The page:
Apparently the court was of the opinion that no cause of action could be stated under the circumstances. In Emery v. Emery, 45 Cal.2d 421, 289 P.2d 218, 222, it was alleged that the driver was unskilled; that immediately before the accident he was “sleepy and drowsy;” that he ‘had not had any sleep for more than 24 hours, that for a long period of time and many miles of travel before the accident he drove at high and excessive rates of speed on a road that was narrow and unfamiliar to him * * *’ This was held to be a sufficient statement to constitute wilful misconduct.

We can see no difference in principle between an act, such as driving at excessive speeds when sleepy, and such an act performed by one suffering from a physical handicap which he knows makes it unsafe for him to drive an automobile. Whether the condition is temporary or permanent, whether it is self-induced or caused by physical defects or age, if a driver performs an act which he knows he cannot perform safely, and with full appreciation of the facts intentionally acts in a manner likely to result in injury to another, and which as a proximate cause results in such injury, he is guilty of wilful misconduct.

Surprisingly, there is a paucity of cases in this state and elsewhere dealing with the effect on the question of a driver operating a motor vehicle knowing that he has a physical infirmity which impairs his driving ability. In Huddleston v. Pound, 1937, 21 Cal.App.2d 128, 68 P.2d 376, a wilful misconduct case, there is mention that there was evidence to the effect that the driver's eyesight was defective, and that it caused the accident in question there. However, the reviewing court pointed out that there was evidence to the contrary, which evidence the trial court weighed and determined adversely to the contention that the condition of the driver's eyesight contributed to the accident. There was no discussion of the pleading in the case, nor of whether or not the defendant would have been guilty of wilful misconduct had the trial court found on the facts otherwise than it did. However, the reviewing court seemed to assume that a combination of factors such as physical infirmity and high speed might constitute wilful misconduct under the California ‘guest’ statute.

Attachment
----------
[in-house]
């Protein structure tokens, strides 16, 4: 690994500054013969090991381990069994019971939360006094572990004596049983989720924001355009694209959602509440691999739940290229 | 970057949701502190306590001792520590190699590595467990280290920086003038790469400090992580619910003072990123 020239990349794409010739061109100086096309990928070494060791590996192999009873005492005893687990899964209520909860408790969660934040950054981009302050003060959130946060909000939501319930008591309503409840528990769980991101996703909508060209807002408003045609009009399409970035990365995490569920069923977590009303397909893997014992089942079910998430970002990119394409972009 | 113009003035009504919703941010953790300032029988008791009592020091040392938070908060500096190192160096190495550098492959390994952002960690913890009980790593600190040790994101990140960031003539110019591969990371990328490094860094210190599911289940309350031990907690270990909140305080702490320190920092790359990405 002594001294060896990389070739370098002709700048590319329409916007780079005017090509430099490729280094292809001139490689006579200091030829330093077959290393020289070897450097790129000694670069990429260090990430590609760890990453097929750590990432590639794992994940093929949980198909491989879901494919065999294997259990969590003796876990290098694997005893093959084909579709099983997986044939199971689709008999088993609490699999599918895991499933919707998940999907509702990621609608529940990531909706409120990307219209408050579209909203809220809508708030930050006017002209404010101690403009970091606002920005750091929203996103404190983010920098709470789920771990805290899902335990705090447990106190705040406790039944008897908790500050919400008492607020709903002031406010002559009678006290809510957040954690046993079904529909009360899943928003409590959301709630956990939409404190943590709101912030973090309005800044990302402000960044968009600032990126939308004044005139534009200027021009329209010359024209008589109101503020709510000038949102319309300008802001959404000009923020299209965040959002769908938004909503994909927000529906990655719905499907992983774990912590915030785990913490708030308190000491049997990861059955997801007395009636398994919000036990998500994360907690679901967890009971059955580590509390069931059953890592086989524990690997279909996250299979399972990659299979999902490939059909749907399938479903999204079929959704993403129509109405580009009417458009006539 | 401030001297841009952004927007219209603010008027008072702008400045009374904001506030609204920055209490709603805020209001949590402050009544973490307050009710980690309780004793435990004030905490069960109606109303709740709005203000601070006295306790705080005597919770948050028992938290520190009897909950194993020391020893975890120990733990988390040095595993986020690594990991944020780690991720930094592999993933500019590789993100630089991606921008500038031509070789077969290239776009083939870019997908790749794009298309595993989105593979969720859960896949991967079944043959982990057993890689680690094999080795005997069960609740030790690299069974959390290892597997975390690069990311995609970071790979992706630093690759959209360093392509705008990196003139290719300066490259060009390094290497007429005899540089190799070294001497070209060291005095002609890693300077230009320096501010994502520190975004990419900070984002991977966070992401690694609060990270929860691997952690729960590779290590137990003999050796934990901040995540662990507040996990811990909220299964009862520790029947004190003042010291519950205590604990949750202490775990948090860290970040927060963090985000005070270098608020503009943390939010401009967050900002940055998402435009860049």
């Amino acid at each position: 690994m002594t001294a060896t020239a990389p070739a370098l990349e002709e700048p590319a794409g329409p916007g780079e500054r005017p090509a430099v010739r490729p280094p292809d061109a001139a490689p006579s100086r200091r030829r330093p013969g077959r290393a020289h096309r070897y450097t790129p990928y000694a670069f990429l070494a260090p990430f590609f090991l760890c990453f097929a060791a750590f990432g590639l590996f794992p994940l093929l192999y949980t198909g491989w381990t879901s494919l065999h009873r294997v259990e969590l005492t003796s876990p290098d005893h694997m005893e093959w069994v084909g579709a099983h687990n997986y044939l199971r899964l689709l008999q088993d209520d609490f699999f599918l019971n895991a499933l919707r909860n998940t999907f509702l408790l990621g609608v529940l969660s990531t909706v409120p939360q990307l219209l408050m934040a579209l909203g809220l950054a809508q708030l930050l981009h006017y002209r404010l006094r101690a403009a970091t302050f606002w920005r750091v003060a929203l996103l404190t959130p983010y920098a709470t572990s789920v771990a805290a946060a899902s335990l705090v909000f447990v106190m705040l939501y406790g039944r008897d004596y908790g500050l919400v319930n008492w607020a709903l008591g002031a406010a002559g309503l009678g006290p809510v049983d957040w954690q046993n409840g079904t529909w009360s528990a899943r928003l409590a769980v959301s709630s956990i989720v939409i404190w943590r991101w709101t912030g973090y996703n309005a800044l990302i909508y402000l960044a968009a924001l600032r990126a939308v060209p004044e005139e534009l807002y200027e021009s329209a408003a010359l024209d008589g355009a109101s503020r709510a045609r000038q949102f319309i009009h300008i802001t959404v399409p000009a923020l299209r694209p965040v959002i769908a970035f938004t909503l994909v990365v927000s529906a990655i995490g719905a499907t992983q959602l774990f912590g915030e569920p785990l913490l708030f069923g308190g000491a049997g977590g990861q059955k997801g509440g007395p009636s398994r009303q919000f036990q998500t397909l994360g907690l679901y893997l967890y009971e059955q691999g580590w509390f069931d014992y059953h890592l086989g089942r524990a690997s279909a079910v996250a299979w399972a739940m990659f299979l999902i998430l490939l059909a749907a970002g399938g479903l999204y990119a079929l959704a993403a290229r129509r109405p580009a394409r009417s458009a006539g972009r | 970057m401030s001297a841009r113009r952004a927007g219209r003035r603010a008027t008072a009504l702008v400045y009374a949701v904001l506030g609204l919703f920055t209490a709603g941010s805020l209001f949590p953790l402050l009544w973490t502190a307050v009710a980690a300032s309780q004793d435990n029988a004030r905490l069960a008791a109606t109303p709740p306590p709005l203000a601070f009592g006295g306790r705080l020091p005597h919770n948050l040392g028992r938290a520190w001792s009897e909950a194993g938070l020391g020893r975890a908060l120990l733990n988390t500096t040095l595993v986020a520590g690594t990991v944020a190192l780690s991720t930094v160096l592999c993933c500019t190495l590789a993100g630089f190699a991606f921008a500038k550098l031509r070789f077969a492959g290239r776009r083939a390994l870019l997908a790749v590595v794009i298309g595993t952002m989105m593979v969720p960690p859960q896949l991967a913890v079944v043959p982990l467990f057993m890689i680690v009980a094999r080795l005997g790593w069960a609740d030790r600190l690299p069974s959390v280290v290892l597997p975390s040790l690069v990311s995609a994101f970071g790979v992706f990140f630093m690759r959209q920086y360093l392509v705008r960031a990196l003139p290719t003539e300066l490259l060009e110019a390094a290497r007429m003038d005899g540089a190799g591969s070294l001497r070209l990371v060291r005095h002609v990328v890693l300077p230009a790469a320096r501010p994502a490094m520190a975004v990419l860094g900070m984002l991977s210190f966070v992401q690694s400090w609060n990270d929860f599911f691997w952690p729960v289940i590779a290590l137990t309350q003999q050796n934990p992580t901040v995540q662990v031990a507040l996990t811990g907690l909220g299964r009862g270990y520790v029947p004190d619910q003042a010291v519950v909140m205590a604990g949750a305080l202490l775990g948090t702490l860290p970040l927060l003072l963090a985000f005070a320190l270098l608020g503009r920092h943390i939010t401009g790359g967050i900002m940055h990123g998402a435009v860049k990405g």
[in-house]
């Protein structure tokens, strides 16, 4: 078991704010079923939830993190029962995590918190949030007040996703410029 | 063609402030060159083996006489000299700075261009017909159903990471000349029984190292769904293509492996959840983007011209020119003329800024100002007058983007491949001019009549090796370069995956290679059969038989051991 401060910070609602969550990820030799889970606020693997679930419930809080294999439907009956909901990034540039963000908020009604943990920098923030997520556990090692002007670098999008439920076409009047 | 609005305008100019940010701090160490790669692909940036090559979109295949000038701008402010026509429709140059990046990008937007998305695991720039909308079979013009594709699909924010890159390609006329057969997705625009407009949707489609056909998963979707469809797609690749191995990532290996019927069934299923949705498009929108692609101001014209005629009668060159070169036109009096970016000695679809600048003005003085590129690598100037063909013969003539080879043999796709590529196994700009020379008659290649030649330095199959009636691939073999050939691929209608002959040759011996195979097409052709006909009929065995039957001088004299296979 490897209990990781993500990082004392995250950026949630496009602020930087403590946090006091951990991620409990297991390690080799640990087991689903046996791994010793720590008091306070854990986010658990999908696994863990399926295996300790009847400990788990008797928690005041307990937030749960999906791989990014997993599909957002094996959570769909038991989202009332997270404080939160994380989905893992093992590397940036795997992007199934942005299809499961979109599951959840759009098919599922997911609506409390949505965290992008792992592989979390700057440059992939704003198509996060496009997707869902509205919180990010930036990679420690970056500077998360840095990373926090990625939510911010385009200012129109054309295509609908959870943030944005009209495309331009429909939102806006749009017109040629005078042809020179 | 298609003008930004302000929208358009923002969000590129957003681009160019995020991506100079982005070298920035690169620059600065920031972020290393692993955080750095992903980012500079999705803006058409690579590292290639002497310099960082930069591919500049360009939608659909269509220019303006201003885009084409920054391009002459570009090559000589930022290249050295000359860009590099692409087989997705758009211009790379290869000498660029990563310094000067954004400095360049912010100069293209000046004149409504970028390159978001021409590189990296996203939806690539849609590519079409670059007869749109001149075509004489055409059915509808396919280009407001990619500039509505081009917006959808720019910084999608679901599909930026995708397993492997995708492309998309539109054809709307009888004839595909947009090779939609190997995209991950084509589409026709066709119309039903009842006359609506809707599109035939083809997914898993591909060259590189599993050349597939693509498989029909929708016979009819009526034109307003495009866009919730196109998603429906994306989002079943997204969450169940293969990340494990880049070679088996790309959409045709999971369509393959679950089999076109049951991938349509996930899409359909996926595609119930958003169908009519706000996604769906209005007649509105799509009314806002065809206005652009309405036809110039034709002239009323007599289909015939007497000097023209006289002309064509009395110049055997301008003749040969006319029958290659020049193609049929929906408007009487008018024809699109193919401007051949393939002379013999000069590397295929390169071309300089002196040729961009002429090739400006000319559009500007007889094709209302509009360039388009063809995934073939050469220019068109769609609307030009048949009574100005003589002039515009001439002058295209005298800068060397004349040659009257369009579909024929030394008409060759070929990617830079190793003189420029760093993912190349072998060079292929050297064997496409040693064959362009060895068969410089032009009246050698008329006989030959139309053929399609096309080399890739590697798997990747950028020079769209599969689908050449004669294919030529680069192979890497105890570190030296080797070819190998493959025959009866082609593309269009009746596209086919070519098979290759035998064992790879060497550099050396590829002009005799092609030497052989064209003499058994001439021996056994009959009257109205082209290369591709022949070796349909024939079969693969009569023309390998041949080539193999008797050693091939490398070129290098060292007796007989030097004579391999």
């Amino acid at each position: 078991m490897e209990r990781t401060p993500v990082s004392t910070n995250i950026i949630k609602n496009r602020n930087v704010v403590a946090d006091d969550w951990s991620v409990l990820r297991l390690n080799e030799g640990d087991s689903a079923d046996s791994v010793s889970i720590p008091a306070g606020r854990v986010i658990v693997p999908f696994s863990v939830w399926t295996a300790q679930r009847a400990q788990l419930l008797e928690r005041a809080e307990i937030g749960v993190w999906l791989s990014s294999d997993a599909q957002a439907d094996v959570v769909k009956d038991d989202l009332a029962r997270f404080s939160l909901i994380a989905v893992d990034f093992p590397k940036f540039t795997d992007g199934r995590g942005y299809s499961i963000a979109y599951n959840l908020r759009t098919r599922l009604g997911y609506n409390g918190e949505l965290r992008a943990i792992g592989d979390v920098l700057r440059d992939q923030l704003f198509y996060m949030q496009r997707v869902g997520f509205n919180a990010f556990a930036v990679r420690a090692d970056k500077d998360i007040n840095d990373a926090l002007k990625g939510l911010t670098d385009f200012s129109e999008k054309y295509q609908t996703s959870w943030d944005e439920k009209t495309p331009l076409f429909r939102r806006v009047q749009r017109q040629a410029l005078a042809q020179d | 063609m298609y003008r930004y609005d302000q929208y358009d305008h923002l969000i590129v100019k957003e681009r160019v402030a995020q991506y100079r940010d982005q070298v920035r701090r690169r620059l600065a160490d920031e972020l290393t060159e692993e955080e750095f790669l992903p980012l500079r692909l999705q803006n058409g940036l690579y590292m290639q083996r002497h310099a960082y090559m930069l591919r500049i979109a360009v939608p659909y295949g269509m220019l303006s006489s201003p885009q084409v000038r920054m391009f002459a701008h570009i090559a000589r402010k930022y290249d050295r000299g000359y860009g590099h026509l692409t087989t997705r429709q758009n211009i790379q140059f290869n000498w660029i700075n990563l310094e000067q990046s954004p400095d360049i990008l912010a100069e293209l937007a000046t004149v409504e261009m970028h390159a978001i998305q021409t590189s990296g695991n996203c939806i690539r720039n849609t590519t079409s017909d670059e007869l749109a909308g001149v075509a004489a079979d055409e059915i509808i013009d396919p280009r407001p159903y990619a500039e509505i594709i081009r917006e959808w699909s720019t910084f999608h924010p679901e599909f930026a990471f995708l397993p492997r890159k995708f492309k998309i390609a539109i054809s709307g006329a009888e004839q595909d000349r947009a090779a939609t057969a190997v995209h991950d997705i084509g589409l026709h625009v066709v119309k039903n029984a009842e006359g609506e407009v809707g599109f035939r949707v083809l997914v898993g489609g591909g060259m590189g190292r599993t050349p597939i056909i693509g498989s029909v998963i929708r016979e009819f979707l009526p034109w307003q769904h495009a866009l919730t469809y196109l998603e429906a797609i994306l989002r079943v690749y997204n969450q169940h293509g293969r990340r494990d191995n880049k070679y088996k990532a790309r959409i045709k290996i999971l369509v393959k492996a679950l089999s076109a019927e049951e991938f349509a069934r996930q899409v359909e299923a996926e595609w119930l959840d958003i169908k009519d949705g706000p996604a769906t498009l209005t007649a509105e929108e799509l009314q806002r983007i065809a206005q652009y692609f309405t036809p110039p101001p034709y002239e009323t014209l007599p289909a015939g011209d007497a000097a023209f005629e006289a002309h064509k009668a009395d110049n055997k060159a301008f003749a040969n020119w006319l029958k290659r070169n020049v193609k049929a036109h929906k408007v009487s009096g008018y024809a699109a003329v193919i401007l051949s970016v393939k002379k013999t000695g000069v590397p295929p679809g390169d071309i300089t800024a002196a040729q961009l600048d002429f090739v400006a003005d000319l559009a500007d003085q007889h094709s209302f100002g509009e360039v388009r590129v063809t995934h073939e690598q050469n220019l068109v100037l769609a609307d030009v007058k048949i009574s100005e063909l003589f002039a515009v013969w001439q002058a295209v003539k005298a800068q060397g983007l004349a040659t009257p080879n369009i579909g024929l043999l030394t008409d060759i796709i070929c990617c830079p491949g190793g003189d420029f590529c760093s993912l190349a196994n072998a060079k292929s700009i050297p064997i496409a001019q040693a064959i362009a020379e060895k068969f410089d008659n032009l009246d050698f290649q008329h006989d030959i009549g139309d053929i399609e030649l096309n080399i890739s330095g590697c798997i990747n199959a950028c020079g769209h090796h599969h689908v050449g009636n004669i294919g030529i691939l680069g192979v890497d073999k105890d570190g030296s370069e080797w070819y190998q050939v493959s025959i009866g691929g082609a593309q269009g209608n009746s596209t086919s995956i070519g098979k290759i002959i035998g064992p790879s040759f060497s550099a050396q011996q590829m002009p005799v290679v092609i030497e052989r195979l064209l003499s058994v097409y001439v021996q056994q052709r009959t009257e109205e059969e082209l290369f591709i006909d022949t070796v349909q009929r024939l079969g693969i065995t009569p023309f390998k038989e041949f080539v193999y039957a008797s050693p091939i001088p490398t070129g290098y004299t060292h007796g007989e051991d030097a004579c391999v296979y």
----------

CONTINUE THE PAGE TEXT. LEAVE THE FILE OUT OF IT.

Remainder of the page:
In Bridges v. Speer, Fla.1955, 79 So.2d 679, the reviewing court reversed a judgment dismissing a second amended complaint for failure to state a cause of action within the meaning of the Florida ‘guest’ statute (§ 320.59, F.S.1951, F.S.A.). The court discussed physical impairment constituting wanton misconduct and concluded (at page 681): ‘* * * the general trend of the cases point up the fact that the pivot upon which the question turns is knowledge of one's unfitness to drive.’

It is significant that the complaint in the Florida case alleged facts almost identical to the facts at bar, as follows: ‘* * * her eyesight was poor, her perception of distance bad to the extent that she could not safely judge distances * * * all of which she well knew or had reason to know * * *.’ Bridges v. Speer, supra, at page 680.

However, the value of the case in connection with our ‘guest’ statute is somewhat impaired by the fact that the above mentioned Florida ‘guest’ statute allows a guest to recover for injuries caused by the ‘gross negligence or willful and wanton misconduct’ of the operator, while our statute limits recovery to ‘wilful misconduct.’